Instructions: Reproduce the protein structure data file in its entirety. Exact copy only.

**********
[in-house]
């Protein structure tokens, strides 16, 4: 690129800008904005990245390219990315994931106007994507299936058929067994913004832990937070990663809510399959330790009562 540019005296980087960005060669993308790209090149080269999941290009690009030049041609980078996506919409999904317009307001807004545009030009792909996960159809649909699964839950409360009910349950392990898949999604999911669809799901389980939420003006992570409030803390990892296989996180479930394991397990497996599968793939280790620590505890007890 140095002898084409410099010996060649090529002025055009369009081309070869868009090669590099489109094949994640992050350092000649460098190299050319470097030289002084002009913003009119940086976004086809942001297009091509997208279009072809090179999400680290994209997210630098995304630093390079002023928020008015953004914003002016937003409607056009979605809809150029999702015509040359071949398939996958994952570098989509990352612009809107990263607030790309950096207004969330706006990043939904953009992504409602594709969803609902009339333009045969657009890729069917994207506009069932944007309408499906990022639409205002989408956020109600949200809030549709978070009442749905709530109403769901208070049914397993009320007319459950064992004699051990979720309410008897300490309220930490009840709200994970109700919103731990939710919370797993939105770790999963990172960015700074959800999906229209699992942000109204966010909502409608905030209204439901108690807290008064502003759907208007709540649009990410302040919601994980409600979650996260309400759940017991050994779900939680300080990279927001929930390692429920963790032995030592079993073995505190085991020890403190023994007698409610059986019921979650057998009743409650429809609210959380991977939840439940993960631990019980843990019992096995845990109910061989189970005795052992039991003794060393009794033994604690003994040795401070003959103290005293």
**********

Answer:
[in-house]
């Protein structure tokens, strides 16, 4: 690129800008904005990245390219990315994931106007994507299936058929067994913004832990937070990663809510399959330790009562 540019005296980087960005060669993308790209090149080269999941290009690009030049041609980078996506919409999904317009307001807004545009030009792909996960159809649909699964839950409360009910349950392990898949999604999911669809799901389980939420003006992570409030803390990892296989996180479930394991397990497996599968793939280790620590505890007890 140095002898084409410099010996060649090529002025055009369009081309070869868009090669590099489109094949994640992050350092000649460098190299050319470097030289002084002009913003009119940086976004086809942001297009091509997208279009072809090179999400680290994209997210630098995304630093390079002023928020008015953004914003002016937003409607056009979605809809150029999702015509040359071949398939996958994952570098989509990352612009809107990263607030790309950096207004969330706006990043939904953009992504409602594709969803609902009339333009045969657009890729069917994207506009069932944007309408499906990022639409205002989408956020109600949200809030549709978070009442749905709530109403769901208070049914397993009320007319459950064992004699051990979720309410008897300490309220930490009840709200994970109700919103731990939710919370797993939105770790999963990172960015700074959800999906229209699992942000109204966010909502409608905030209204439901108690807290008064502003759907208007709540649009990410302040919601994980409600979650996260309400759940017991050994779900939680300080990279927001929930390692429920963790032995030592079993073995505190085991020890403190023994007698409610059986019921979650057998009743409650429809609210959380991977939840439940993960631990019980843990019992096995845990109910061989189970005795052992039991003794060393009794033994604690003994040795401070003959103290005293």